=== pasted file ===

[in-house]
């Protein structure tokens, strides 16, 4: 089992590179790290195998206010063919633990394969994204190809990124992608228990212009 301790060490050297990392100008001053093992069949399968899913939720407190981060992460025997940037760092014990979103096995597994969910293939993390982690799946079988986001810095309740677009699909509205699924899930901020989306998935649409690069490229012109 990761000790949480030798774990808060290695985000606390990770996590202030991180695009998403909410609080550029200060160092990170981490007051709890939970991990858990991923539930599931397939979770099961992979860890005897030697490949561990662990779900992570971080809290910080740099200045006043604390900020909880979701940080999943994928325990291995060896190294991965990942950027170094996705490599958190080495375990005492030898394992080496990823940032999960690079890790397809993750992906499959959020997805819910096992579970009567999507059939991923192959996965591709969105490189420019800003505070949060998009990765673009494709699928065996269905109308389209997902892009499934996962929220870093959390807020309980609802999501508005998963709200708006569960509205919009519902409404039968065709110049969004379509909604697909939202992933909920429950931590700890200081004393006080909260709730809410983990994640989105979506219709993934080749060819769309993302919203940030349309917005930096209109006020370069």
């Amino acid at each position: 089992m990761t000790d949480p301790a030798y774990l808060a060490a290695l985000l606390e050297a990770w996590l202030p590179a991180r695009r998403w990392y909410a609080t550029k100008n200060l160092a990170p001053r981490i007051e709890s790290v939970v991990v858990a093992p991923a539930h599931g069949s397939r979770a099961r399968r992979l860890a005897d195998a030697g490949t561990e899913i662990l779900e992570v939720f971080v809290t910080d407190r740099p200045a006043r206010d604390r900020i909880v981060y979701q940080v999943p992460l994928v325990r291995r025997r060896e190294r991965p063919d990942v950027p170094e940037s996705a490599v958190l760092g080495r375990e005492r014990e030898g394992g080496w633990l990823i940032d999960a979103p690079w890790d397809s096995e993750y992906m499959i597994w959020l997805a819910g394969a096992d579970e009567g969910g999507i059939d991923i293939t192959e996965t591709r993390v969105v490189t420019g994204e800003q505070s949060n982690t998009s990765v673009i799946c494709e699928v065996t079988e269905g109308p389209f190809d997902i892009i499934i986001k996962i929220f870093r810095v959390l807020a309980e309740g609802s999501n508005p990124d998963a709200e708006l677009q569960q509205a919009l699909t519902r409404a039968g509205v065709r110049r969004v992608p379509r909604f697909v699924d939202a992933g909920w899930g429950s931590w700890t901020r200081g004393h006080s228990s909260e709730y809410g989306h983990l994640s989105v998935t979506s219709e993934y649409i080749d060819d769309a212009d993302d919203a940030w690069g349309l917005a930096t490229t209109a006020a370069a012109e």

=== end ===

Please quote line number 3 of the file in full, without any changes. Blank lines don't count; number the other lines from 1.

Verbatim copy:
């Amino acid at each position: 089992m990761t000790d949480p301790a030798y774990l808060a060490a290695l985000l606390e050297a990770w996590l202030p590179a991180r695009r998403w990392y909410a609080t550029k100008n200060l160092a990170p001053r981490i007051e709890s790290v939970v991990v858990a093992p991923a539930h599931g069949s397939r979770a099961r399968r992979l860890a005897d195998a030697g490949t561990e899913i662990l779900e992570v939720f971080v809290t910080d407190r740099p200045a006043r206010d604390r900020i909880v981060y979701q940080v999943p992460l994928v325990r291995r025997r060896e190294r991965p063919d990942v950027p170094e940037s996705a490599v958190l760092g080495r375990e005492r014990e030898g394992g080496w633990l990823i940032d999960a979103p690079w890790d397809s096995e993750y992906m499959i597994w959020l997805a819910g394969a096992d579970e009567g969910g999507i059939d991923i293939t192959e996965t591709r993390v969105v490189t420019g994204e800003q505070s949060n982690t998009s990765v673009i799946c494709e699928v065996t079988e269905g109308p389209f190809d997902i892009i499934i986001k996962i929220f870093r810095v959390l807020a309980e309740g609802s999501n508005p990124d998963a709200e708006l677009q569960q509205a919009l699909t519902r409404a039968g509205v065709r110049r969004v992608p379509r909604f697909v699924d939202a992933g909920w899930g429950s931590w700890t901020r200081g004393h006080s228990s909260e709730y809410g989306h983990l994640s989105v998935t979506s219709e993934y649409i080749d060819d769309a212009d993302d919203a940030w690069g349309l917005a930096t490229t209109a006020a370069a012109e």